by Erik Johnsen
The classic board game that tests your knowledge of random and sometimes obscure bits of information has moved forward; now appearing on your television courtesy of the Wii. Like they did before with Monopoly, EA has brought Trivial Pursuit into your living rooms and onto your TV.
Trivial Pursuit features three modes of play. Classic, Facts & Friends, and Clear the Board. Six types of questions: Sliders, True of False, Multiple Choice, Images and Maps (one multiple choice style and a pin placement.)
You’re tested in six categories total: Geography, Entertainment, History, Art & Literature, Science & Nature, and Sports & Leisure. Also, the Wii version came with a “Movie Pack” included in the release that alters the questions in all categories to be centered around cinema.
During the gameplay, the playing piece you use does a few different animations when moving from one space to another, these are moderately amusing at first but then become repetitive quickly because there are only about five different animations.
When you play, as in the board game, you roll a single dice and move the number of spaces, starting from the middle, you have rolled. The game uses the Wii motion control to spin the die display, or you can push A once to start the spin and again to stop. This is about the only way the game can and does use the motion capabilities of the Wii.
Other small annoyances of the game include the on screen text is really small and hard to read on a big TV, so I can’t imagine what it would look like on a smaller one. The game announcer is often lost in the music and sound effects of the game, but this might actually be a small blessing as he is fairly unfunny and really repetitive. The Maps multiple choice questions (like in Geography) only show dots on the map without giving you the actual location which could have been done in a way such as when you hover over it.
Trivial Pursuit’s two new play modes, Facts & Friends and Clear the Board are pretty creative. In Clear the Board, the single player mode, you work on completing the board in the fastest time possible while accumulating as many points as you can. The wedge spaces have multipliers that increase as you answer questions around the board. If you answer a wedge piece spot correctly, your multipliers for that spot are added to the middle of the board. If you miss the wedge question, the multiplier decreases by one per missed question. When you complete the wedge space, all of the remaining spaces for that category disappear and the board shrinks, getting smaller as you progress. This is a good mode for a solo player.
Facts & Friends is very similar to Clear the Board, but you play with/against other players to acquire wedges that act as ‘lifelines’ in the final showdown. Four points in a category earns that wedge. Facts and Friends lets you build portions of a wedge by answering questions in each category, as well as guessing how well your opponents will answer. You can choose if your friend does or does not know the answer to the question. It also gives you the option to choose “I know” if you think they’ll be wrong and you know the answer, if they miss and you get it correct, your points are doubled. Guessing correctly builds points toward completing a wedge. The Facts and Friends mode also has “Bonus Events” in place of the “Roll Again” spots where you can race against time to answer a question correctly, attempt to steal an opponent’s wedge, or double the points a correct answer will give you, among others. At the end of the game, once all of the wedges have been distributed, they serve as ‘lifelines’ in the final showdown, so gathering as many wedges as possible gives you better chance to win. If you miss a question one of your lifelines disappears. Last one left wins.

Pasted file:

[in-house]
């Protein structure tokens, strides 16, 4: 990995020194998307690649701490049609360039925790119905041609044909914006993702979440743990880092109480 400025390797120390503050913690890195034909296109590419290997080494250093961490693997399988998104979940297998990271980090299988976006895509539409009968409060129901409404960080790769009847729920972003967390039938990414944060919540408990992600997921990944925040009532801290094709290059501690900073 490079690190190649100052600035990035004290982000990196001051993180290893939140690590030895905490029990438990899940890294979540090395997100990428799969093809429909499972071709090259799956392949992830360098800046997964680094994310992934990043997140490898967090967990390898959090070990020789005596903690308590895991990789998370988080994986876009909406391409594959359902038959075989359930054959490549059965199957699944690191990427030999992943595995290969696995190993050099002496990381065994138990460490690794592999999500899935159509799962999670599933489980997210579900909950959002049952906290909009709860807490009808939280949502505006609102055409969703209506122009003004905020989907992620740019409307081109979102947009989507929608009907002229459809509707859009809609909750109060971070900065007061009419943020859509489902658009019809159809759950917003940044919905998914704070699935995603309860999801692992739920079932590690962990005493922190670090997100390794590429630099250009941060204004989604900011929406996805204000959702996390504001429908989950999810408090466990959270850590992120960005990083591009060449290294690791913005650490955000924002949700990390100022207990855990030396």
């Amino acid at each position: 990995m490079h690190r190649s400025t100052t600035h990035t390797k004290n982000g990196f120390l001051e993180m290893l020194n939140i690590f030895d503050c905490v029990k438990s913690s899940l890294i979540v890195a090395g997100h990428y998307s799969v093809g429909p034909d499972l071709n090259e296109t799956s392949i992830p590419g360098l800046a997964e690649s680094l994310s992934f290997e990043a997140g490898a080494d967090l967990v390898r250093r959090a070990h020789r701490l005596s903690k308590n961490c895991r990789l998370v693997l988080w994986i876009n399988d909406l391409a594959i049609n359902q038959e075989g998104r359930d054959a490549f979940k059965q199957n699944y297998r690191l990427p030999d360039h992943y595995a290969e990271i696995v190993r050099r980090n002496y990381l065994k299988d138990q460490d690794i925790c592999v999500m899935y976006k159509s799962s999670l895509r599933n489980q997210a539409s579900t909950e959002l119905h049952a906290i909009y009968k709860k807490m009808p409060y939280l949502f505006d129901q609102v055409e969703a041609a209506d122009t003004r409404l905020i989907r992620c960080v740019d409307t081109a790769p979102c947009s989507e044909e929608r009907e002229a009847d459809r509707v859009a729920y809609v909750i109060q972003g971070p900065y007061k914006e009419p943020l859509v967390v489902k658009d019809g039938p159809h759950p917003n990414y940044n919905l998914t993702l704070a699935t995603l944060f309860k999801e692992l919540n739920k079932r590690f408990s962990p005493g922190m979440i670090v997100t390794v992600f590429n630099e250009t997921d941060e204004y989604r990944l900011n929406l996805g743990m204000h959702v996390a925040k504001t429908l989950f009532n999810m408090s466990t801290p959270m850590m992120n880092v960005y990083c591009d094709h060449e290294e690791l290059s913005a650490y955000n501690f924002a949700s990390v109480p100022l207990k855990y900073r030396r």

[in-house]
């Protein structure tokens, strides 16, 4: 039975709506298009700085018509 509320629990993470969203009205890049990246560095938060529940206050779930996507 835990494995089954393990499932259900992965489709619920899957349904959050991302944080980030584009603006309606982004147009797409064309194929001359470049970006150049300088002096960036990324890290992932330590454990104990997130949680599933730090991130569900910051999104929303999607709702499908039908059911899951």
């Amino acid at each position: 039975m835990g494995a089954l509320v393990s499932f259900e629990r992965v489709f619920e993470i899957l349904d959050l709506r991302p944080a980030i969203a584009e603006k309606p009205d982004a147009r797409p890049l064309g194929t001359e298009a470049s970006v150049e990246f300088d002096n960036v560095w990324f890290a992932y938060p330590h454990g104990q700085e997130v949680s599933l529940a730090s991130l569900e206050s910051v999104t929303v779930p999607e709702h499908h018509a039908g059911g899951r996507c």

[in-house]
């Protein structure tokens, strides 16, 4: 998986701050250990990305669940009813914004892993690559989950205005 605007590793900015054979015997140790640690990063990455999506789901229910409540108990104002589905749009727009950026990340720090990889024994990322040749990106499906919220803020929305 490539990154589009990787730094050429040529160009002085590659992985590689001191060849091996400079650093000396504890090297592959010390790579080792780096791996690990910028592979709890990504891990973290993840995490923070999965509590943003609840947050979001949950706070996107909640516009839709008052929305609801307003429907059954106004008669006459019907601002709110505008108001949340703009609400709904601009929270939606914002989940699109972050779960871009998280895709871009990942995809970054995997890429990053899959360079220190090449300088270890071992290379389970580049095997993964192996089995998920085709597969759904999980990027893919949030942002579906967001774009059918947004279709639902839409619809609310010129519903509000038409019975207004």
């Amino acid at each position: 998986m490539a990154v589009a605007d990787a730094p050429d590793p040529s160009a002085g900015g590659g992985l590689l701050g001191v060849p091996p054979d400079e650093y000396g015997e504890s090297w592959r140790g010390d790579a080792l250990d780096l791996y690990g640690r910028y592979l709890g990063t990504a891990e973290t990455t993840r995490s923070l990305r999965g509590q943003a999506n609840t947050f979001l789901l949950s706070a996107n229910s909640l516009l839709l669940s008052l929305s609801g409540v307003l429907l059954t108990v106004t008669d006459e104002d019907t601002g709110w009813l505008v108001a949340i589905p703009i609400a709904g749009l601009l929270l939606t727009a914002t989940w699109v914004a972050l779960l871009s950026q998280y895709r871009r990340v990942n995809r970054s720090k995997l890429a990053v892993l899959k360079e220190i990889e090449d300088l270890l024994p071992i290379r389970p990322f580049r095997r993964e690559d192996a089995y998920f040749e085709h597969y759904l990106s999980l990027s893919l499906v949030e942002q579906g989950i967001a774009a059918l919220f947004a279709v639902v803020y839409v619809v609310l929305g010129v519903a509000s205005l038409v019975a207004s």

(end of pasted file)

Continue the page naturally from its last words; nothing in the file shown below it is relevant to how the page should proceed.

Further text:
The Classic mode is just the same as the board game. Players move around the board answering questions when they land on a space, trying to fill their playing piece with all of the wedges and getting back to the middle to answer one last question to win. When you get a question correct, you go again. A major drawback for this is that when one player gets on a hot streak answering questions correctly in a run, the other player can get quite bored.
When you’re playing, a stats ticker rolls across the bottom of the screen. While the text is also quite small, it contains a lot of interesting facts about how a player is doing during that game, and how well a player is answering questions in specific categories, providing a little additional fun/strategy for everyone involved.
Trivial Pursuit is a fun game for friendly get-togethers for those who don’t like to break out the board games and keep track of the dozens of little pieces. The game does start to put out repetitive questions a little too soon, and the announcer is pretty annoying, when you can hear him, but the game is good fun for trivia buffs.
The Married Gamers’ Report Card: B-